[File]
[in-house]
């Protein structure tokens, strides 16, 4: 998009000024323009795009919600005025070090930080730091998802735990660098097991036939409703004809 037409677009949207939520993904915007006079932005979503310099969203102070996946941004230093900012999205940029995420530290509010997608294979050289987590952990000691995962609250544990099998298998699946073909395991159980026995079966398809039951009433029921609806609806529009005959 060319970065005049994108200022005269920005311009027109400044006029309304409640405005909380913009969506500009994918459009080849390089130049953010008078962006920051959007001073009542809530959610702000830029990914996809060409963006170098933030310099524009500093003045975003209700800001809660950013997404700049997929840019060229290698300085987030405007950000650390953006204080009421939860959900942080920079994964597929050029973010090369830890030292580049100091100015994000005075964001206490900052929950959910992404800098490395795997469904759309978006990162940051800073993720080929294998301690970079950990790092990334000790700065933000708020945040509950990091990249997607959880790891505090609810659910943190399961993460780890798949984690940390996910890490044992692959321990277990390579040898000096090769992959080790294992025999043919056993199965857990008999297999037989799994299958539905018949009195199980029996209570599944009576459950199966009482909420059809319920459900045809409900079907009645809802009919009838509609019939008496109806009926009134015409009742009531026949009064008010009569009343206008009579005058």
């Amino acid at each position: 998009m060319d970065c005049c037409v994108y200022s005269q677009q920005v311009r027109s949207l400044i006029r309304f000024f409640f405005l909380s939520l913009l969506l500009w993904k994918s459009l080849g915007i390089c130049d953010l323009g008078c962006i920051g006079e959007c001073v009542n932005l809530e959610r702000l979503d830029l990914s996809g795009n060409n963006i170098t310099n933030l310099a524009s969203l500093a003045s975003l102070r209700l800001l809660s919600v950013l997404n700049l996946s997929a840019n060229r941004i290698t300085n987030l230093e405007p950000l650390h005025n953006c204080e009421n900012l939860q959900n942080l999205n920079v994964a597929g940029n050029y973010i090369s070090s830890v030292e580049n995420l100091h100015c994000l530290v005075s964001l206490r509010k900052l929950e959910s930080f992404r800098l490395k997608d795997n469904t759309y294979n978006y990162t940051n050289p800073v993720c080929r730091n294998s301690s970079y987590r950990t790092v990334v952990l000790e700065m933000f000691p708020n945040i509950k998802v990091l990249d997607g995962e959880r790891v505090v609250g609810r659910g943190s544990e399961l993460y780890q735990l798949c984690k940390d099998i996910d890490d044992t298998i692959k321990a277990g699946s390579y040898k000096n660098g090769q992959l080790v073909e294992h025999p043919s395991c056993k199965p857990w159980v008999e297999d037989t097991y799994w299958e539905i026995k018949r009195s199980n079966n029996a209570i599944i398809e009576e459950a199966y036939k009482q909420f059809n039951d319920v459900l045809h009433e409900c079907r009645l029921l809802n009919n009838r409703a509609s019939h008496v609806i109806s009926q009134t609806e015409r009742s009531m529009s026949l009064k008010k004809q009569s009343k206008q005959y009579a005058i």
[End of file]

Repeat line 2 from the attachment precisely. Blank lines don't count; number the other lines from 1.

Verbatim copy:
């Protein structure tokens, strides 16, 4: 998009000024323009795009919600005025070090930080730091998802735990660098097991036939409703004809 037409677009949207939520993904915007006079932005979503310099969203102070996946941004230093900012999205940029995420530290509010997608294979050289987590952990000691995962609250544990099998298998699946073909395991159980026995079966398809039951009433029921609806609806529009005959 060319970065005049994108200022005269920005311009027109400044006029309304409640405005909380913009969506500009994918459009080849390089130049953010008078962006920051959007001073009542809530959610702000830029990914996809060409963006170098933030310099524009500093003045975003209700800001809660950013997404700049997929840019060229290698300085987030405007950000650390953006204080009421939860959900942080920079994964597929050029973010090369830890030292580049100091100015994000005075964001206490900052929950959910992404800098490395795997469904759309978006990162940051800073993720080929294998301690970079950990790092990334000790700065933000708020945040509950990091990249997607959880790891505090609810659910943190399961993460780890798949984690940390996910890490044992692959321990277990390579040898000096090769992959080790294992025999043919056993199965857990008999297999037989799994299958539905018949009195199980029996209570599944009576459950199966009482909420059809319920459900045809409900079907009645809802009919009838509609019939008496109806009926009134015409009742009531026949009064008010009569009343206008009579005058």